Today I read an article by Timothy McDonald about debate around proposals to teach basic economics to primary school students in years five and six.
I was intrigued by the article, as I have been self-educating in the field of Economics and am left wondering how I, a clever student, finished my schooling with out ever having to obtain any serious knowledge of economics.
It is a wonderful idea to teach Australian primary school students the basics of economics. I fully support that. But the question is who will decide what we teach them?
The last thing we need is MORE people fervently believing the existing false-assumptions on which much of the instability of the global economy is based. How deep will the knowledge go? Surface understandings are not nearly enough, for it to be truly worthwhile students should be taught to understand ‘incentives’ and the need for ‘regulation’.
Economic literacy is that missing link between foundational maths and real life, it is a great answers to the question ‘why must I learn this? When will I ever use this in real life?’.
It also offers opportunity for better literacy, there are many difficult terms in economic literature that are often used by those ‘in the know’ to confuse those who don’t understand, and thus to take advantage of them.
I fully believe that if done right this could make for a much brighter and more financially astute Australian population in the future.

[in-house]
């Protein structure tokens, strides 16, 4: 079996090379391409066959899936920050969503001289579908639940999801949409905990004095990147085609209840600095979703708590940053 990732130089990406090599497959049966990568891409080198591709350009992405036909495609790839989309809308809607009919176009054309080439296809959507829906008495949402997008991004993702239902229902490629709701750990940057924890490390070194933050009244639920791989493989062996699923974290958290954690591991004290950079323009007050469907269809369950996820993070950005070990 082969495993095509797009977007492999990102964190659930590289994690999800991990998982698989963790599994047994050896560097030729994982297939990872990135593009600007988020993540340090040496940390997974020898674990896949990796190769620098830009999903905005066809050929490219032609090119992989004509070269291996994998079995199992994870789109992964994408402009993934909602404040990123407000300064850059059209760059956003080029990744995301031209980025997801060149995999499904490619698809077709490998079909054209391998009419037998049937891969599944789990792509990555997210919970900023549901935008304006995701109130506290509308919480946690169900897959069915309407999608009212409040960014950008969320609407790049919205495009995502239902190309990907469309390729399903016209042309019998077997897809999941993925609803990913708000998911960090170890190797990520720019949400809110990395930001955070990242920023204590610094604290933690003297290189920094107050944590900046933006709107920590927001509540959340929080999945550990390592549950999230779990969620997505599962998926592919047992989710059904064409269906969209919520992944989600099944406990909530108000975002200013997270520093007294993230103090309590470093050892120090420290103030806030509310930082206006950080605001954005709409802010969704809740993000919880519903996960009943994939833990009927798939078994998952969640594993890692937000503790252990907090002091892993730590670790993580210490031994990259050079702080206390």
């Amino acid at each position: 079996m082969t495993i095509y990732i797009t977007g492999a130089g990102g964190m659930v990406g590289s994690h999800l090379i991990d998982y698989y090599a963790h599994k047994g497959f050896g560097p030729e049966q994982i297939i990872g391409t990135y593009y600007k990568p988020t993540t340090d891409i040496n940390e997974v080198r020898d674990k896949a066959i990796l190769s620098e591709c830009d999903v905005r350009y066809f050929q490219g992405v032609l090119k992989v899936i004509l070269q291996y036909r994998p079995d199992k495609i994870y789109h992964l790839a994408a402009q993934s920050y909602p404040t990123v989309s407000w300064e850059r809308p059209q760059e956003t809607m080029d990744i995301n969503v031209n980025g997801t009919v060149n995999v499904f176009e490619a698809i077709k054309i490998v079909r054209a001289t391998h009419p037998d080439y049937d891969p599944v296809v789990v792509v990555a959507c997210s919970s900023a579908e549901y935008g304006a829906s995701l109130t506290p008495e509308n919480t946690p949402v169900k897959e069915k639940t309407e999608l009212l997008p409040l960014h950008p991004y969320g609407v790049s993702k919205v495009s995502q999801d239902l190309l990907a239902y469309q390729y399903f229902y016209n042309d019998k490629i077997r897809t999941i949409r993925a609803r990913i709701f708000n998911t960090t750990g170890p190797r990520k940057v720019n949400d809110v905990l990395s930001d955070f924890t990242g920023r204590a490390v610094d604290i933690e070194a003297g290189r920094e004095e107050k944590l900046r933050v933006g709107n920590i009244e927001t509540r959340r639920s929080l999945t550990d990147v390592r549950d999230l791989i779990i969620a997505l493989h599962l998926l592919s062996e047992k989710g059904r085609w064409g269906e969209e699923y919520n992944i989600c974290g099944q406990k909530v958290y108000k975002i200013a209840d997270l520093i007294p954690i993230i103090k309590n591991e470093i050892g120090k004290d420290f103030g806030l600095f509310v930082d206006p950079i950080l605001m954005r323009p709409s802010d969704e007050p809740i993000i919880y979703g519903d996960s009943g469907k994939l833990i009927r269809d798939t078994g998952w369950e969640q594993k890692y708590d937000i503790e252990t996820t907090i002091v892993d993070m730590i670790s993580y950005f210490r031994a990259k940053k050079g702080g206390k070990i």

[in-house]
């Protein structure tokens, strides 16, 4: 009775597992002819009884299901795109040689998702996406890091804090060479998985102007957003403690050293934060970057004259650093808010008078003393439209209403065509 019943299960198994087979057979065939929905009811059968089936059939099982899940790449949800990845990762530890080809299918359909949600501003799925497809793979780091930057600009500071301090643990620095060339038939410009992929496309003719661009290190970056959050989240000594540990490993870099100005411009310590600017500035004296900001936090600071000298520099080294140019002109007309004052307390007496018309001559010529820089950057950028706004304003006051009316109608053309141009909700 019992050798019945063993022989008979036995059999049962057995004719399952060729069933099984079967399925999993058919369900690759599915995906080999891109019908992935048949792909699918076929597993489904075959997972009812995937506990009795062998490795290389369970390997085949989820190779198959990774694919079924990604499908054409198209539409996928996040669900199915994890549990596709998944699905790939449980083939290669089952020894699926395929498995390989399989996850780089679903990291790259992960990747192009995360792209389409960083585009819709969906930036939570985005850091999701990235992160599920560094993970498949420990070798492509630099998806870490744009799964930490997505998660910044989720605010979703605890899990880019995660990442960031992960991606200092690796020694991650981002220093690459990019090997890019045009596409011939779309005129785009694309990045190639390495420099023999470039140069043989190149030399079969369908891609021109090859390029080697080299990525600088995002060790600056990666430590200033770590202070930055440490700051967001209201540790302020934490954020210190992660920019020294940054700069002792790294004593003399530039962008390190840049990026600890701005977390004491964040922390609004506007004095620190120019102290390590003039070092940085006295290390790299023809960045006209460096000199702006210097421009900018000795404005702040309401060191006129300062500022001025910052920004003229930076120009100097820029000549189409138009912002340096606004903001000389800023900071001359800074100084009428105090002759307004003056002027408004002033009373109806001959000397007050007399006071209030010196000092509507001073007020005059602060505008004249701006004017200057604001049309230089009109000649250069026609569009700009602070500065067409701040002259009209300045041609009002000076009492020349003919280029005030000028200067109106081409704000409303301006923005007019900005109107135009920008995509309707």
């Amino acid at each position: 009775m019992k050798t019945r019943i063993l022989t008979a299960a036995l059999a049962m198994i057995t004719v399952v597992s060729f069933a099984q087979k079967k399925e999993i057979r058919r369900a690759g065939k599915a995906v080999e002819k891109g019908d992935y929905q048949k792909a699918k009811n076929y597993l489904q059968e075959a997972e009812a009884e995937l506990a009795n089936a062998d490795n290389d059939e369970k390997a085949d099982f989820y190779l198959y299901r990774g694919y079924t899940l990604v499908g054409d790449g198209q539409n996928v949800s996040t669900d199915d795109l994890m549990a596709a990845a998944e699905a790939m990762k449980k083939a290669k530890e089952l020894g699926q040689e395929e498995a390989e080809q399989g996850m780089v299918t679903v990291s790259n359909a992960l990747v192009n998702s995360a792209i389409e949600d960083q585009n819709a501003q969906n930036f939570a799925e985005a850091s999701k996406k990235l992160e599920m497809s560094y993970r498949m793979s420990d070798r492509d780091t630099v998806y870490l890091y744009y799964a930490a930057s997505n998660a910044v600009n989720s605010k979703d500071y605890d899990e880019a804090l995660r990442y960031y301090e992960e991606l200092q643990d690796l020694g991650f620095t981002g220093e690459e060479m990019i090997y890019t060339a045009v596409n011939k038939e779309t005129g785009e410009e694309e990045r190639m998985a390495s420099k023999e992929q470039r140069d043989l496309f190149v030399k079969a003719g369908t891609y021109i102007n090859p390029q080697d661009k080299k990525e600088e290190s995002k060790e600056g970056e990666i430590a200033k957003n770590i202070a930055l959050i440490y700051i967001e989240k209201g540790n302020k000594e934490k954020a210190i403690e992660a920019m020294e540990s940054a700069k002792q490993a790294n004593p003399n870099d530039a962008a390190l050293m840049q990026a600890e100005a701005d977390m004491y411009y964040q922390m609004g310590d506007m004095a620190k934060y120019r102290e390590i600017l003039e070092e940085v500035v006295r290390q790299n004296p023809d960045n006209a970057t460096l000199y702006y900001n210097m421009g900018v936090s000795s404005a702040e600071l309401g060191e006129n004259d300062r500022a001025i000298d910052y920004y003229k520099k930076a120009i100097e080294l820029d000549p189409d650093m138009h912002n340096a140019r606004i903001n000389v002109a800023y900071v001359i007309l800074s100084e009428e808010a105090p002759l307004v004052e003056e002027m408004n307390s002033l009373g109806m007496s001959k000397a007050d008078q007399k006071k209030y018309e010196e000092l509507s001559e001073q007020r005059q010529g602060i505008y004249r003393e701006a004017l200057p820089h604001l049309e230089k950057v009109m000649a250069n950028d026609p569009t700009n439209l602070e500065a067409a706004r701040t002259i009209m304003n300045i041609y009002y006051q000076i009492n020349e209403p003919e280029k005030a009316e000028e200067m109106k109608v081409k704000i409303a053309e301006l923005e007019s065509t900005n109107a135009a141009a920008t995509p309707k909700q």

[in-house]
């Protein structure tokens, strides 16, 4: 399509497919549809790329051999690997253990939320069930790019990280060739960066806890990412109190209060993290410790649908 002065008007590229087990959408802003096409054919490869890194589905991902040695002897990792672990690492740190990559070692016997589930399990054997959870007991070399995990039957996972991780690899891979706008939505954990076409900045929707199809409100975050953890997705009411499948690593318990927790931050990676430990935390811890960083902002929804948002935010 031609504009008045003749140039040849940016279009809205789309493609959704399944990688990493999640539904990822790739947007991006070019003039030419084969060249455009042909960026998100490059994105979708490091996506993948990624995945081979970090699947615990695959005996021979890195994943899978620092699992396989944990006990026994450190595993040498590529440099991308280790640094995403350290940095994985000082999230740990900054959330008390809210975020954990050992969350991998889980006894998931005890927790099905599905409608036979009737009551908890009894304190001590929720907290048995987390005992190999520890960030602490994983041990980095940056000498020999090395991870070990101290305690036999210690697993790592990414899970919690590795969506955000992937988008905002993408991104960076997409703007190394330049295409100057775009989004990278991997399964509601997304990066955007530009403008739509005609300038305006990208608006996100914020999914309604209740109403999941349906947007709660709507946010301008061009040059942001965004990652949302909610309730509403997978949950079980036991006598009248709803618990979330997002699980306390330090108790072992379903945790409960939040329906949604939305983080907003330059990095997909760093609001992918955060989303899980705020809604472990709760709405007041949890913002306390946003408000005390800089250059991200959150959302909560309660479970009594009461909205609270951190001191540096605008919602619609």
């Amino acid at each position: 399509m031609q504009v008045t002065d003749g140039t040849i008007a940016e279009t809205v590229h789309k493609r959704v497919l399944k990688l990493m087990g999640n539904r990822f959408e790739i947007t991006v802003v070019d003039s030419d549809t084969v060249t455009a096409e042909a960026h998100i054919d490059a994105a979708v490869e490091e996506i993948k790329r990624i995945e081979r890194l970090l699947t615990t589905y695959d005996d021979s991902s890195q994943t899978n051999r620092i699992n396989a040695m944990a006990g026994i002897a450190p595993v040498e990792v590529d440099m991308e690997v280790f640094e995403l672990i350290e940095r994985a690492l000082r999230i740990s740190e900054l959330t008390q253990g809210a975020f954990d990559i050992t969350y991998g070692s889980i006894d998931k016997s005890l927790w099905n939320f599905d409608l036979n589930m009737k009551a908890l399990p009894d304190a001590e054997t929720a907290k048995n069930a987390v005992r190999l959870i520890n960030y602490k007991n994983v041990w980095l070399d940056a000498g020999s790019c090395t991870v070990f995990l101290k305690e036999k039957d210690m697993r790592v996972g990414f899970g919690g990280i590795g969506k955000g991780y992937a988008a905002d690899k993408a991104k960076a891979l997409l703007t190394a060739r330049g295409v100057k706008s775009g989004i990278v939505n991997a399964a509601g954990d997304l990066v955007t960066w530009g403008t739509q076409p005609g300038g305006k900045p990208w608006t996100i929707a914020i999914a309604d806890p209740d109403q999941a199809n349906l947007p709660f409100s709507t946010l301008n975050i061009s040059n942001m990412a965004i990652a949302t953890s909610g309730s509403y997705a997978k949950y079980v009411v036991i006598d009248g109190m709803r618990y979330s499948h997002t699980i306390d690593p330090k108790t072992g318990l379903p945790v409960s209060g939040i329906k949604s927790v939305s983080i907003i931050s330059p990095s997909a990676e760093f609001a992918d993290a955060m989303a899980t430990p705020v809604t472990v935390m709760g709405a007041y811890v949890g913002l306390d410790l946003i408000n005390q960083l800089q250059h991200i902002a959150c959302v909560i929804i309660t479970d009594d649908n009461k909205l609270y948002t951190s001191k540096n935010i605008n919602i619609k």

One commenter left this response to the article:
“We don’t need primary age children learning about economics and spending a part of their life as fixated with economics as adults. Furthermore, we don’t need more economists. Let’s ensure they can read, write, spell and speak, clearly and understandably before anything else.”
If our early childhood education system is working well at the same time, our children should be able to read, write, spell and speak clearly by the time they are in year 5, the year they turn 10.Perhaps if their children understood economics a little better, parents might avoid being nagged for ‘brand label’ items and expensive products, allowing everyone to ‘fixate’ a little less on ‘economics’.
I also disagree with the premise that being ‘fixated’ with money = understanding economics. These realities are far different. A fixation on money does not lead one to understand incentives, risks and the need for regulations – let alone the complexities of shares, futures, derivatives and ‘short selling’. From my point of view, far too few adults have a realistic understanding of these basic economic phrases.
Perhaps if more of us knew the complexity and risk involved in ‘derivatives’ markets and what ‘mortgage securities’ really are, we could have voted differently, protested more and brought an end to excessive deregulation before it lead to the Global Financial Crisis – or even the 1997 Asian Financial Crisis before that.